Goethe’s Briefwechsel mit einem Kinde. Seinem Denkmal. Erster [-zweiter] Theil. [Theil III: Tagebuch.]

Berlin, Ferdinand Dümmler, 1835.

3 vols. bound in 2, small 8vo, [6 ll.], pp. xii, 356; [ii], 324; [ii], 243; with 3 engraved frontispieces by C. Funke showing Goethe’s study in his parents’ house in Frankfurt, a drawing for a monument of Goethe, and Goethe’s deathmask; and a double-page monochrome aquatint view of Cologne done in imitation of a wash drawing, by or after Rumohr; a few small ink stains at beginning of vol. 1, neat contemporary ownership inscription on fly-leaves; a very good copy in German contemporary glazed cloth, leather lettering-pieces on spines; corners slightly bumped.


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First edition of Bettina von Arnim’s widely-acclaimed first book, a blend of biography and fiction, based primarily on her contact with Goethe and with his mother. Von Arnim was born Bettina Brentano, into a literary family well-known to Goethe (she was the sister of Clemens Brentano, and granddaughter of Sophie von La Roche), and she idolised the poet. In 1806 she visited Frankfurt and became friendly with Goethe’s mother, noting down the old lady’s recollections of her son’s childhood. Goethe later used von Arnim’s notes when he was writing his autobiography Dichtung und Wahrheit. Von Arnim first met Goethe himself in 1807 when he was 57 and she was 22, and she remained in close contact with him until 1811 when, provoked by her behaviour to his wife, Goethe deemed the relationship inappropriate and severed all connections. The third part of Goethe’s Briefwechsel mit einem Kinde takes the form of a diary, since von Arnim’s letters to Goethe remained unanswered thereafter.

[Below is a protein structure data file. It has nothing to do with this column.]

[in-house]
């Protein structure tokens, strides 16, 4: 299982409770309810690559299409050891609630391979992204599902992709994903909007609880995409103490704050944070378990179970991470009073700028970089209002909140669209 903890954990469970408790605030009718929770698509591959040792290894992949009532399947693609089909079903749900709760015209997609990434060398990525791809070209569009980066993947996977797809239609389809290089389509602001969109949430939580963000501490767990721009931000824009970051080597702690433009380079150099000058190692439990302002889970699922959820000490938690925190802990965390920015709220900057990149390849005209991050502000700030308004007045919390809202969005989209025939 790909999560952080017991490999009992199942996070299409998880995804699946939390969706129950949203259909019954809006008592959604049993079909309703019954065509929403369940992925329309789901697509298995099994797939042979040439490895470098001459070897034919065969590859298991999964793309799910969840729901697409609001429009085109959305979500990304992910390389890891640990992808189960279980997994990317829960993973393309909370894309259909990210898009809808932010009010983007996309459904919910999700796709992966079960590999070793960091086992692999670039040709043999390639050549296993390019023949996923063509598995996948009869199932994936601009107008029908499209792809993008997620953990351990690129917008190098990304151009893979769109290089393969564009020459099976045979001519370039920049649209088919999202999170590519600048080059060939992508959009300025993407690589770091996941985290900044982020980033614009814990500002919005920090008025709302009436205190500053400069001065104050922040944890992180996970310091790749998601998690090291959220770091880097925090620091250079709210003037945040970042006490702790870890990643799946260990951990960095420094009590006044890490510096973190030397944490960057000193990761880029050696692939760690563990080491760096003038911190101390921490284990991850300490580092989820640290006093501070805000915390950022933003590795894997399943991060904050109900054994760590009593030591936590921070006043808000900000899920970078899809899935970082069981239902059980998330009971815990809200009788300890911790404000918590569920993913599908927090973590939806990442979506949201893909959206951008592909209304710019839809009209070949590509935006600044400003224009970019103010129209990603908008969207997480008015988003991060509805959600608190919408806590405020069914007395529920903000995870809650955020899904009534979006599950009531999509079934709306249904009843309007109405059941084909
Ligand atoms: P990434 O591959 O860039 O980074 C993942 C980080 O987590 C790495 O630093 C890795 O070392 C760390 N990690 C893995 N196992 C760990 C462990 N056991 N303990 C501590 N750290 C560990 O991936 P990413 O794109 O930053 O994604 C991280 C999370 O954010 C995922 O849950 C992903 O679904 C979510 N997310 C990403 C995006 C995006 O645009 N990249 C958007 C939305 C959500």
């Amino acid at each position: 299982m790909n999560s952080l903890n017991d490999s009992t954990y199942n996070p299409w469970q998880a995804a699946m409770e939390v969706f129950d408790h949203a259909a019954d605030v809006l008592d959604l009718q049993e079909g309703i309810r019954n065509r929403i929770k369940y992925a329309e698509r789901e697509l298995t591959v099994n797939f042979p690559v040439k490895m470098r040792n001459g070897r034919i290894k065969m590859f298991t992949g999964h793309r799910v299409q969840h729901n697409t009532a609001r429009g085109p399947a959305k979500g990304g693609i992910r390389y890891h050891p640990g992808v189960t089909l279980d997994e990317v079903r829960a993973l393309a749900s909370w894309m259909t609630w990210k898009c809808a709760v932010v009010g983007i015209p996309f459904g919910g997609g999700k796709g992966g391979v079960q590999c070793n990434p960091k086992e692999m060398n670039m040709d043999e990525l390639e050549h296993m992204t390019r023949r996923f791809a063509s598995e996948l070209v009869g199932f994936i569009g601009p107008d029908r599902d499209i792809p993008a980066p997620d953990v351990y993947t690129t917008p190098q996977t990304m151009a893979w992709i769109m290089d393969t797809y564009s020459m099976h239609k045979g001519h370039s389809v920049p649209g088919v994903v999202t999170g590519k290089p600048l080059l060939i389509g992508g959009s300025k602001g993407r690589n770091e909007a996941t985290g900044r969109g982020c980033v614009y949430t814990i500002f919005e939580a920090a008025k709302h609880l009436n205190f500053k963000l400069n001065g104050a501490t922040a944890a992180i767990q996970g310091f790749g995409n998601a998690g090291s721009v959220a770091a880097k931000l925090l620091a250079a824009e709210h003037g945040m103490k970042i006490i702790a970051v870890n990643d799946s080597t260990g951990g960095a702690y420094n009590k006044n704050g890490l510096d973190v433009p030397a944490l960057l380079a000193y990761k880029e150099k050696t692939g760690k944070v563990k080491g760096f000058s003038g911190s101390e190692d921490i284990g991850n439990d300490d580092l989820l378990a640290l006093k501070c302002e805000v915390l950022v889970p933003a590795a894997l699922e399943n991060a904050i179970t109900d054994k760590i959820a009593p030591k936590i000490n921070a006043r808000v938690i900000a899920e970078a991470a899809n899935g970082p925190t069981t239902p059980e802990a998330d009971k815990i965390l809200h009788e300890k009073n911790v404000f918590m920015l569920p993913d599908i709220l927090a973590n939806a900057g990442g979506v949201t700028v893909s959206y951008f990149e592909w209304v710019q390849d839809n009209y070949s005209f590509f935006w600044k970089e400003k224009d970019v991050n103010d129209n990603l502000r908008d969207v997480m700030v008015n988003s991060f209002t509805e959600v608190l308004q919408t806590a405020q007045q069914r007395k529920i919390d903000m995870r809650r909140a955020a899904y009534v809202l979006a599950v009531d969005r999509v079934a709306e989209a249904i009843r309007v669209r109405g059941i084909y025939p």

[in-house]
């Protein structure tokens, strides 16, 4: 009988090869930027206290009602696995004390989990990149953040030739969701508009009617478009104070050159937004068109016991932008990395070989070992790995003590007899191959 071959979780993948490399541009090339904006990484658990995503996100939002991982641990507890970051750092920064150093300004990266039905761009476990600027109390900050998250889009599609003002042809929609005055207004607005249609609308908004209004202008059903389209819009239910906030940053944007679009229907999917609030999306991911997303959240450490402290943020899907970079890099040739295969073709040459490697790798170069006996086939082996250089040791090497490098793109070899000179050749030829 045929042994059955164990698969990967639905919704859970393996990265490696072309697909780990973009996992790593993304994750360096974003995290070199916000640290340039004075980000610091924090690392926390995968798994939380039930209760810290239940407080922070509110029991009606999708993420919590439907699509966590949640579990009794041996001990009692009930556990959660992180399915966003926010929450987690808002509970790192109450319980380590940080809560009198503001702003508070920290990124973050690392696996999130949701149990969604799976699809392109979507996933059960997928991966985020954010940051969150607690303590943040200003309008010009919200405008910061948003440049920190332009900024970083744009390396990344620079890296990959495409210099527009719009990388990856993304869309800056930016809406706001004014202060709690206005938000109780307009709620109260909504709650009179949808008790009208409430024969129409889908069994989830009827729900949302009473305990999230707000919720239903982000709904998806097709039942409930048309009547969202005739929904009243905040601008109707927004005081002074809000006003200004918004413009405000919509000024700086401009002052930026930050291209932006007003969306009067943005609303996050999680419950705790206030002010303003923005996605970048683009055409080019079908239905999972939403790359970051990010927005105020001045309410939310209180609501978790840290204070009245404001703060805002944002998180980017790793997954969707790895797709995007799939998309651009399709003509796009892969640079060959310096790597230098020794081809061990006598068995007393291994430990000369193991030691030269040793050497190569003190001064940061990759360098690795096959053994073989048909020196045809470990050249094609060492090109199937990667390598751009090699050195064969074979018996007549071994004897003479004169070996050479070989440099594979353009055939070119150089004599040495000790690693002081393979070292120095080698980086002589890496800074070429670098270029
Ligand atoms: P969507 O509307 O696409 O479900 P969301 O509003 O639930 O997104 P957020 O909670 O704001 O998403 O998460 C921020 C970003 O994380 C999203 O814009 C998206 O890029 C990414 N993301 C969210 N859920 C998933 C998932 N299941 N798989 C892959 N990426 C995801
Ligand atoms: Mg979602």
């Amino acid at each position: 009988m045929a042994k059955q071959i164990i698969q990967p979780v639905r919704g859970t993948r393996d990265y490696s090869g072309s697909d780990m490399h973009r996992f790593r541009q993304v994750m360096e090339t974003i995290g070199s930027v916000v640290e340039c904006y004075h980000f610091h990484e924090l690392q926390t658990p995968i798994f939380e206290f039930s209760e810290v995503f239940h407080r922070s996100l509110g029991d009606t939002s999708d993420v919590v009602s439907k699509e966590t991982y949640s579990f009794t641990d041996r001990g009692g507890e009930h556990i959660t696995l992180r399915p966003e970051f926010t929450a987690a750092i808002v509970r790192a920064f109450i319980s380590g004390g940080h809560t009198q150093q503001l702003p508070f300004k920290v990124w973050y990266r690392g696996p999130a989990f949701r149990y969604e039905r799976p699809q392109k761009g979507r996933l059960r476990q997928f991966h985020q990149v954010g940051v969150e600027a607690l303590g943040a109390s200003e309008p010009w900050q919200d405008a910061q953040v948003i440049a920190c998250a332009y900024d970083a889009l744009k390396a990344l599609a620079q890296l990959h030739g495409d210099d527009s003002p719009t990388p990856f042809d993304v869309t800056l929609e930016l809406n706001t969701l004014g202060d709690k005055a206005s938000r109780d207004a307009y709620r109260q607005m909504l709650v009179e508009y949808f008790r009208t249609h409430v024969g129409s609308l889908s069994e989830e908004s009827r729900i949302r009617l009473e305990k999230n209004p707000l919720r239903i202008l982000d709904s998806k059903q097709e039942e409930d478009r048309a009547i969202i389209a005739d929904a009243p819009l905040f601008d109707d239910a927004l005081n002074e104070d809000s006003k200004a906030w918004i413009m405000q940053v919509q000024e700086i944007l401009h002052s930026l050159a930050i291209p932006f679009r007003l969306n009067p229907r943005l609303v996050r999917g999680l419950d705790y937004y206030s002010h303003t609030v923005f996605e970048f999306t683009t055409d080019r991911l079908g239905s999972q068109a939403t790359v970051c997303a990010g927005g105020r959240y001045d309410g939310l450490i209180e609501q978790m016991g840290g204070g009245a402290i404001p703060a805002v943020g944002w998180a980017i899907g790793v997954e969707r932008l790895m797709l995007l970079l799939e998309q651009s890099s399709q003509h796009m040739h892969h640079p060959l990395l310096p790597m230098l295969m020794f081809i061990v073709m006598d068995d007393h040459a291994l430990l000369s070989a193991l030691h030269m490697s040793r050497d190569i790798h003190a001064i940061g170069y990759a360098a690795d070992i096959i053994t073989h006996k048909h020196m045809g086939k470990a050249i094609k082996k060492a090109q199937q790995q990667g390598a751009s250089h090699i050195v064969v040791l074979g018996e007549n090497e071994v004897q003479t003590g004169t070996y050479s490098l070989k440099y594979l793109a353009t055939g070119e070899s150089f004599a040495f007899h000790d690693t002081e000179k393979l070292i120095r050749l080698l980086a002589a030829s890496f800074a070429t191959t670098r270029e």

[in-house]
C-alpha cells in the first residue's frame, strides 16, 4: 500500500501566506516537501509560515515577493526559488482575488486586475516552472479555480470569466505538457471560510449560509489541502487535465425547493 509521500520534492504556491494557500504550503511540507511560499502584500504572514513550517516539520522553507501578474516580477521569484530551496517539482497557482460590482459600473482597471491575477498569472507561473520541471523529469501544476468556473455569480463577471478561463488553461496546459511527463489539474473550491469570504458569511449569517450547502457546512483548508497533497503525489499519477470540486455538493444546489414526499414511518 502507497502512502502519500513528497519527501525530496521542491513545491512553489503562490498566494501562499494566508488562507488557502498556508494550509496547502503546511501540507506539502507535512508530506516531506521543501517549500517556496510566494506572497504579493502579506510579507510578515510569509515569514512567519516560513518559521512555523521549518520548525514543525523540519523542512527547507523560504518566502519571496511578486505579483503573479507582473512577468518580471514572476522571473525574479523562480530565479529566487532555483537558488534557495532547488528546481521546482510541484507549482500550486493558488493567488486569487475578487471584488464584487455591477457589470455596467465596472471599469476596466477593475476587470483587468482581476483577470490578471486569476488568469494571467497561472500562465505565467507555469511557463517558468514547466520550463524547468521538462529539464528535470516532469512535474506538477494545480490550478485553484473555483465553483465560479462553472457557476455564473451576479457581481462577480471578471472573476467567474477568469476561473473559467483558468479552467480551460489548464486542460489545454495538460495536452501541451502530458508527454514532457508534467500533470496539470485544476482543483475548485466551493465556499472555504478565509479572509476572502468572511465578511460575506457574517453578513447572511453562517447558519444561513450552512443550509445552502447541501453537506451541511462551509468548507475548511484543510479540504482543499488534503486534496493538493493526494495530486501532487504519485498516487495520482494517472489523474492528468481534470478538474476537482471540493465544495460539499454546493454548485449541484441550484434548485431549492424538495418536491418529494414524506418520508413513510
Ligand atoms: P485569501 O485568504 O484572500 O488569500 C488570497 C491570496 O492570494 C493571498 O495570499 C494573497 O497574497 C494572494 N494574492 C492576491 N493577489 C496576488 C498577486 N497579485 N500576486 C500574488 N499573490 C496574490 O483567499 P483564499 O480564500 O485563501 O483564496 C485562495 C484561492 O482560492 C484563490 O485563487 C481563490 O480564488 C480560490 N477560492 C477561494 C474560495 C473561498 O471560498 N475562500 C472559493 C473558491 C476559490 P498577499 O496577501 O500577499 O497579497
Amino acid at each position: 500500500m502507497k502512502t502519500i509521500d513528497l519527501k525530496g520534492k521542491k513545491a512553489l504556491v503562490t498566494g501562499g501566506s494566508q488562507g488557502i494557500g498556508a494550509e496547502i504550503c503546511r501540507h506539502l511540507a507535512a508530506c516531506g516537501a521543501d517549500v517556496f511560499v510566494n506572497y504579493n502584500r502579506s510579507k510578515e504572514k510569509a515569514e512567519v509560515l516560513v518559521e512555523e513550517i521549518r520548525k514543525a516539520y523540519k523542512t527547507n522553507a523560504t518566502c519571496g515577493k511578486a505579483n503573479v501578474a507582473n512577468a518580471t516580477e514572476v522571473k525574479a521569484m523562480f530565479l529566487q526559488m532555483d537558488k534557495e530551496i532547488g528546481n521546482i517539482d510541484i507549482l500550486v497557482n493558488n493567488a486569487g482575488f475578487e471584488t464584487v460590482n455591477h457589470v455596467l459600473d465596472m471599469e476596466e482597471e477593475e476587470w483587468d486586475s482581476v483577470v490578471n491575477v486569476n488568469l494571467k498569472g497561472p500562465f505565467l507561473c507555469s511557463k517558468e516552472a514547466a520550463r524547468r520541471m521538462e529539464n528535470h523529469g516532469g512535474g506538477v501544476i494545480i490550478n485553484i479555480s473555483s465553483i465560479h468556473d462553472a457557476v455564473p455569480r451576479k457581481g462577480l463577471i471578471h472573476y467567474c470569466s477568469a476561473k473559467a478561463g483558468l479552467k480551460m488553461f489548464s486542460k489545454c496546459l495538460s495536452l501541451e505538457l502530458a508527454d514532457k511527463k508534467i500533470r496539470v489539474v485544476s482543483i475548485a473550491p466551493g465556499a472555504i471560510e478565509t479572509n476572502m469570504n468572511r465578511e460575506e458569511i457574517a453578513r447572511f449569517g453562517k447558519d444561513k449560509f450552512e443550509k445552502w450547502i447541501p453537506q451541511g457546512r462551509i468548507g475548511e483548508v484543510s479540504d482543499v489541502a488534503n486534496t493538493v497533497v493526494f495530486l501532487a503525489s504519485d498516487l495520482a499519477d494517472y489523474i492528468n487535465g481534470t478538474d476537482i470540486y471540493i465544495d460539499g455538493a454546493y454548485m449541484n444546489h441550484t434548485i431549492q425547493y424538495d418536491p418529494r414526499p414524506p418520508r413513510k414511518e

Goedeke VI, 83, 3a; Wilpert/Gühring 1.

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